How our lives have changed with Regenerative Medicines

  February 27th 2018    Blog

Regenerative medicine is the practice of generating living, fully functional tissues to repair or replace tissues and organs, that have lost efficiency due to age, disease, damage or inherited disorders. This discipline holds the promise of regenerating damaged tissues and organs in the body by provoking previously irreparable organs to self healing. Regenerative medicine also gives the means to the scientist to grow tissues and organs in the laboratory and safely implant them when the body fails to heal itself.
Notably, regenerative medicine has the potential to provide a solution for the scarcity of the donor organs, through donation compared to the number of patients that require life saving organ transplantation
An overview of the past performance and future trends of the regenerative medicine
• Early 20th century: Successful bone transplantation, soft tissues and cornea took place
• 1954: exceptional progress in organ transplantation was done, with the first successful kidney transplant.
• In the 1960s: successful transplantation of pancreas/kidney, liver, isolated pancreas and heart was conducted
• 1980s:Transplant surgery success continued with regenerative medicine resulting into successful heart-lung, single lung, double lung, living-donor liver, and living-donor lung transplants.
• The rapid advancement of regenerative medicine along with the aging of the baby Boomer generation has caused an upraised demand for tissues and organs far exceeding the available donor organs.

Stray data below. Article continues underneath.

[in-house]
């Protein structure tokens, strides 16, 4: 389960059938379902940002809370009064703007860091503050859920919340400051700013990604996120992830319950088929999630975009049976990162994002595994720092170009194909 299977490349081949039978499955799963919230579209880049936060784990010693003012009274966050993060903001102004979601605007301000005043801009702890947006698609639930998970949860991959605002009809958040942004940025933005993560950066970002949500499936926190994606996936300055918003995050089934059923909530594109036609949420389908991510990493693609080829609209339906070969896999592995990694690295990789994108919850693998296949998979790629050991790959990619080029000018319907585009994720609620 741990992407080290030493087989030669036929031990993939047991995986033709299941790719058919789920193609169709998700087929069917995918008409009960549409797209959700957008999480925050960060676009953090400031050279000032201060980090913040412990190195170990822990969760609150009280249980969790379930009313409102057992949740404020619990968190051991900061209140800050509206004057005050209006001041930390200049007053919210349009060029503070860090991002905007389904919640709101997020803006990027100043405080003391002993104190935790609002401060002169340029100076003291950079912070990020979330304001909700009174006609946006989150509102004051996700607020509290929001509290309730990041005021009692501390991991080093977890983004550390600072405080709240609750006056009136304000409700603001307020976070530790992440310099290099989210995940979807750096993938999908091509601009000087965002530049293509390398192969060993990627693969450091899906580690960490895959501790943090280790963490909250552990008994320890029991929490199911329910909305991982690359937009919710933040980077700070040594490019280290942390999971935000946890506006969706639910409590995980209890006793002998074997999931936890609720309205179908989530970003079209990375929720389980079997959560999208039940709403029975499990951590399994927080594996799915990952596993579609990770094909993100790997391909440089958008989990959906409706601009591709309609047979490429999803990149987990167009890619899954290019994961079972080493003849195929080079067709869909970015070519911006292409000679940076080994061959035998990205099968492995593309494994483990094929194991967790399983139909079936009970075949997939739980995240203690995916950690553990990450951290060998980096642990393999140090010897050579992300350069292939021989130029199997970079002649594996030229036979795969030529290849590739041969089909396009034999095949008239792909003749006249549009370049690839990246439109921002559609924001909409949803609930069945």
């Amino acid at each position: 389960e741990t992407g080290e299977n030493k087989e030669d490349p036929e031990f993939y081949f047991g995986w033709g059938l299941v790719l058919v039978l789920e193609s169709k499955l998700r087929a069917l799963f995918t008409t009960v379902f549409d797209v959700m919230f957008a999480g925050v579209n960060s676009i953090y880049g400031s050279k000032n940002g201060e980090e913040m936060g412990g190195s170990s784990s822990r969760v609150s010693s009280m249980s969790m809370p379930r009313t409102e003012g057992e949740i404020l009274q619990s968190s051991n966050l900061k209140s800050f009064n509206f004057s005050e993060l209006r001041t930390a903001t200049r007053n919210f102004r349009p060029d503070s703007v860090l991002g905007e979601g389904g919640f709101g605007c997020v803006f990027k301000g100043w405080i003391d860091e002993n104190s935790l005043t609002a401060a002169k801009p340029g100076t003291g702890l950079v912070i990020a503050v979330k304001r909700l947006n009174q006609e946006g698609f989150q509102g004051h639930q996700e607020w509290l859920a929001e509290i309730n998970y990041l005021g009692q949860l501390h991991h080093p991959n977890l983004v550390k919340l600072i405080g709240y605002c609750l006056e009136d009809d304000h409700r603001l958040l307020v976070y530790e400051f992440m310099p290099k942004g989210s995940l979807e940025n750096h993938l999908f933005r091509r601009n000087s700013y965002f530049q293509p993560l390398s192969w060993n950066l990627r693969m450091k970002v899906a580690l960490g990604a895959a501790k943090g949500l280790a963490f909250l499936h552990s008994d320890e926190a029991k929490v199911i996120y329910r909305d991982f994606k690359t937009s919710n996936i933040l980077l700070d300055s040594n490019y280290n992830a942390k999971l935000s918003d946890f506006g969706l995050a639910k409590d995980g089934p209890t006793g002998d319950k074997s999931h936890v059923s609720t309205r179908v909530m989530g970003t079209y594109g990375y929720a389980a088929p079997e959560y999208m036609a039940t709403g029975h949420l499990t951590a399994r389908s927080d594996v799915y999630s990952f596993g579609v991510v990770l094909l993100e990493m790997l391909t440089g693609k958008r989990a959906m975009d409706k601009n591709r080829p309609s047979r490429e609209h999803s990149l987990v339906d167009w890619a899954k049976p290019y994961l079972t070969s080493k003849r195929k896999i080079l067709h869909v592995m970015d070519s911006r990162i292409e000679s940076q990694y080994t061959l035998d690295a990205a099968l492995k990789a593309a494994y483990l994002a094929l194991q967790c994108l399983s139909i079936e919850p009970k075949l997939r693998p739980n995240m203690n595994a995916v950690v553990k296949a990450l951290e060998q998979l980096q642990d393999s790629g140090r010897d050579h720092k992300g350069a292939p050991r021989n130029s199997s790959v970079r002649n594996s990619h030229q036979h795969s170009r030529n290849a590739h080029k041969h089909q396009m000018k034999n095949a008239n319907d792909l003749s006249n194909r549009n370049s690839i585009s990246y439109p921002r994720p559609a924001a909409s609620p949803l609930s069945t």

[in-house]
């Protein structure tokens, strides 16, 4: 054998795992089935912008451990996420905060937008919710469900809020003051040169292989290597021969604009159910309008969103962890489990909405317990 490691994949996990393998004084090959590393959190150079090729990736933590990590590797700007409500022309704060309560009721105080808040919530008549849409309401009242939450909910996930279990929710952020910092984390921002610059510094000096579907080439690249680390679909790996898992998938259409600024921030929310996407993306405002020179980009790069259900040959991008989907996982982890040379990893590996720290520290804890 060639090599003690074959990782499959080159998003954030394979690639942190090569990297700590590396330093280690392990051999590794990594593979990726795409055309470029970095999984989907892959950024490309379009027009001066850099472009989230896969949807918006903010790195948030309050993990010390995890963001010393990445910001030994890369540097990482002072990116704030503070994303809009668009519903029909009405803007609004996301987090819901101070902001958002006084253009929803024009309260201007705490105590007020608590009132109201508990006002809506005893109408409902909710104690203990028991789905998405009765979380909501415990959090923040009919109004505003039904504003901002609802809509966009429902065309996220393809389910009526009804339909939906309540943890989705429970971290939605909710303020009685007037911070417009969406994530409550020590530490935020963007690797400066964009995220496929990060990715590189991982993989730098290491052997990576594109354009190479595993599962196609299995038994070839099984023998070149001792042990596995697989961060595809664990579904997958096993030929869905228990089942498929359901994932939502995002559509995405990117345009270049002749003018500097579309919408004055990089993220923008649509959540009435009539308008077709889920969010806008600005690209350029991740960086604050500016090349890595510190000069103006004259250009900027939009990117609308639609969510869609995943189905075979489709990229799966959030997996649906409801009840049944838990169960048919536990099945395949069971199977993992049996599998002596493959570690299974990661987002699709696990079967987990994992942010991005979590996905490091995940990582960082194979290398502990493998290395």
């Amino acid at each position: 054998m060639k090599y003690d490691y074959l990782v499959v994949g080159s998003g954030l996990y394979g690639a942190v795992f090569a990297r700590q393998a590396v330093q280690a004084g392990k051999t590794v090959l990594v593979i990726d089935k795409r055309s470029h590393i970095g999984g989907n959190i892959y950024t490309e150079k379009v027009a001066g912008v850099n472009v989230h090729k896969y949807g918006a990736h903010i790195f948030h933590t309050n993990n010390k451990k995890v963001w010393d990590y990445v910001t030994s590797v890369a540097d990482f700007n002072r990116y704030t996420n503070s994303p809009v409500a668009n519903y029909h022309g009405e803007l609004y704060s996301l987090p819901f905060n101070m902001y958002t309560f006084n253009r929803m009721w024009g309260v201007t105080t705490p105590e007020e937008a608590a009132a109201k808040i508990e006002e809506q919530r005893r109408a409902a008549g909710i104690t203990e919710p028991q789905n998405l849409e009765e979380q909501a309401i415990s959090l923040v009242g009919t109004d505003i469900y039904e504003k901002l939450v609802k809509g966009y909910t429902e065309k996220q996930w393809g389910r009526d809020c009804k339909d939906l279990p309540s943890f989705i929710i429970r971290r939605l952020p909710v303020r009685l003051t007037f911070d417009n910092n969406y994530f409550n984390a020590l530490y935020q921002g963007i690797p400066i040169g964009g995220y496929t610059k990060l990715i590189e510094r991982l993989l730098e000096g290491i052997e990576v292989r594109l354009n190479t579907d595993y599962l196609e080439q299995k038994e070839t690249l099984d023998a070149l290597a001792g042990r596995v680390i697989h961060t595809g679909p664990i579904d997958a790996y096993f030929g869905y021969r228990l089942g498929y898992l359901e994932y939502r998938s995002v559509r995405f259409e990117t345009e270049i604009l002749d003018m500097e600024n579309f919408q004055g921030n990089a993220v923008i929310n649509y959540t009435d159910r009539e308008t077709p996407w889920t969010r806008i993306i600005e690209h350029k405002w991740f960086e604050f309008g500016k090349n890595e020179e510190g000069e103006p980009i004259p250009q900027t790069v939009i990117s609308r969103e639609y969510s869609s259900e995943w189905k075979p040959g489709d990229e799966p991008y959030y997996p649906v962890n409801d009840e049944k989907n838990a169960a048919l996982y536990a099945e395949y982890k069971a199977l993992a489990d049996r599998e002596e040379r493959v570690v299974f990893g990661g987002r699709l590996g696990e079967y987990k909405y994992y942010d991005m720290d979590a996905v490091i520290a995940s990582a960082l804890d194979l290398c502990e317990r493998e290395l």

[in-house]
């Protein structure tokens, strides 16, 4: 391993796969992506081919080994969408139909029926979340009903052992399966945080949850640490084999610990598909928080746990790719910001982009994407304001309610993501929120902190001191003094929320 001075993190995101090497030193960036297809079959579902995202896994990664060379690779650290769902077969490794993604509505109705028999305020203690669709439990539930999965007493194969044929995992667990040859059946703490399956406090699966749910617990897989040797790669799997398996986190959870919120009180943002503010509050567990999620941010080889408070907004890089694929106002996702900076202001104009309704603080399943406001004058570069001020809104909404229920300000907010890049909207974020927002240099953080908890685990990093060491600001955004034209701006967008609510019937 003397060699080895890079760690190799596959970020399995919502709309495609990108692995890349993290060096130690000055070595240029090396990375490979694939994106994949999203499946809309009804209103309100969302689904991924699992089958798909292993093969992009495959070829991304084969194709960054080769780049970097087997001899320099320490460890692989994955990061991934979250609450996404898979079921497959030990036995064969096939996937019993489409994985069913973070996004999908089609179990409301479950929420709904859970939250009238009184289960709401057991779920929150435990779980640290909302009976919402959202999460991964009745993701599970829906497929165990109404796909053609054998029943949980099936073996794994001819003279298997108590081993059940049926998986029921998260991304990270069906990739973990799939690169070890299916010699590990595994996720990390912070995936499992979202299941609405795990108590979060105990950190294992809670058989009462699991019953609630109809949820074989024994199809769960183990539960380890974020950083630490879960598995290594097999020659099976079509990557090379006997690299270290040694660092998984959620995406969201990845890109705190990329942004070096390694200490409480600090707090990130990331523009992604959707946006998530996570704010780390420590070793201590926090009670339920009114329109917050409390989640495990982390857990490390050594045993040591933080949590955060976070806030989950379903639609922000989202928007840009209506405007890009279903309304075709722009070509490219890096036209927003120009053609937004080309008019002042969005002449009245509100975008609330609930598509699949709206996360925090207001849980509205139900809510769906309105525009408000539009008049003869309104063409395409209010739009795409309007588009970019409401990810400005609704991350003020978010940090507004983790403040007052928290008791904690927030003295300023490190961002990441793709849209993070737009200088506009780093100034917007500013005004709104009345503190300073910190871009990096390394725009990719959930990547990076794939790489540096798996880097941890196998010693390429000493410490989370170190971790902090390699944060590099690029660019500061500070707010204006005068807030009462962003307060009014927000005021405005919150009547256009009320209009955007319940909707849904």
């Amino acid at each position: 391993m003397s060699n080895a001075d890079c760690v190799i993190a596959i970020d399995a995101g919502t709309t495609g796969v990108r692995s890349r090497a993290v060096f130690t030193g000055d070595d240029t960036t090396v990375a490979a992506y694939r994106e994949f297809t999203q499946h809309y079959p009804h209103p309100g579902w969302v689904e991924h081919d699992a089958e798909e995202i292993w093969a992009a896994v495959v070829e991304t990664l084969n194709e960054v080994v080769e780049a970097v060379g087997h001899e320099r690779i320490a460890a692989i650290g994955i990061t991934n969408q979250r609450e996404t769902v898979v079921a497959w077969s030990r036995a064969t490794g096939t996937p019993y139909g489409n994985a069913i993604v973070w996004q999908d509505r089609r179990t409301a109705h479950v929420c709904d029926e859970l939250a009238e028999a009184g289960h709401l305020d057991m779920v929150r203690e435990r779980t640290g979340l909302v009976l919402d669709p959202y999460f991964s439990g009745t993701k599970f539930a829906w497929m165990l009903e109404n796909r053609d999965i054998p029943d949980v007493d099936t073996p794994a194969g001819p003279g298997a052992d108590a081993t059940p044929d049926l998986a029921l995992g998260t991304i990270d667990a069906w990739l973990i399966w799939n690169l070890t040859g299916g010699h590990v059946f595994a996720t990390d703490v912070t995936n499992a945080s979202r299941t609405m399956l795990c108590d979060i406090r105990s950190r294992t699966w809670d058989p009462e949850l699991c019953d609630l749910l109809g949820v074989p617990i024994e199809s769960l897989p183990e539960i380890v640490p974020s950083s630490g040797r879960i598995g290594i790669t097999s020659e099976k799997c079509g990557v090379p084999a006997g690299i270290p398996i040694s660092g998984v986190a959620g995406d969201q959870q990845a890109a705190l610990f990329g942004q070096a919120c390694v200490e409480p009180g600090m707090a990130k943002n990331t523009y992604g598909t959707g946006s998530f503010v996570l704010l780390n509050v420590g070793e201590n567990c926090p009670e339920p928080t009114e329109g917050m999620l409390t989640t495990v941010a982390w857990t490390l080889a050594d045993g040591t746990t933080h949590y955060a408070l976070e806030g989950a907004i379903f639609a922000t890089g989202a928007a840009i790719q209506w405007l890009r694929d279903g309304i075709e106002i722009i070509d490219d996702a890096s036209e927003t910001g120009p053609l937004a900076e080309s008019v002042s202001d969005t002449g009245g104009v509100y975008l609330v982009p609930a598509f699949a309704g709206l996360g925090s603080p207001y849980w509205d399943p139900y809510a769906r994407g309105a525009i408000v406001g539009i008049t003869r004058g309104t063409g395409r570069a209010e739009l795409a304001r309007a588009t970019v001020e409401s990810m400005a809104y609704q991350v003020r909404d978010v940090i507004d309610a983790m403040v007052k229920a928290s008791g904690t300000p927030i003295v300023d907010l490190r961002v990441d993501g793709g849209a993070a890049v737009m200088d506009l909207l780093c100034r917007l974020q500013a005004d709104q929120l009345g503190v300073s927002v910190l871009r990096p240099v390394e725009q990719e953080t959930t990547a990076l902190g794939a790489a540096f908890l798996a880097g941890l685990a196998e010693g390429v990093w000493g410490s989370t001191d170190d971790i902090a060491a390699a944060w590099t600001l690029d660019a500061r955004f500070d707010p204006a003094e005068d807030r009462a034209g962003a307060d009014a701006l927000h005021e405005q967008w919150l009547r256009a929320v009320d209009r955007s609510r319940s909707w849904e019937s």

• Approximately 500,000 Americans benefit from a transplant each year.
• August 2010: There were approximately 108,000 people on the hoping for donor organs. Many of these individuals would die before a suitable organ can be found.
• Regenerative skin has been used for skin replacement, temporary wound cover for burns, and treatment for diabetic leg and foot ulcers.
• Regenerated bladder, harvested from a patient’s own cells, can be grown outside the body and successfully transplanted.
• Regenerated products are used to enhance bone and connective tissue growth, long bone regeneration, and replace damaged knee cartilage.
• Stem cells are available from a wide variety of sources (e.g., embryos, gestational and adult tissues, and reprogrammed differentiated cells). This increases the variety and utility of regenerative medicine
By supplying healthy, functional tissues and organs, regenerative medicine will enhance the best of lifestyles for people. Think of a world where there may be no donor organ shortage, where sufferers of spinal cord injuries can no more be disabled, and wherein weakened hearts are replaced. That is the long-term promise of regenerative medicine, a hastily developing subject with the capability to convert the remedy of human ailment through the development of progressive new healing procedures that provide a faster, extra entire recovery with drastically fewer facet effects or threats

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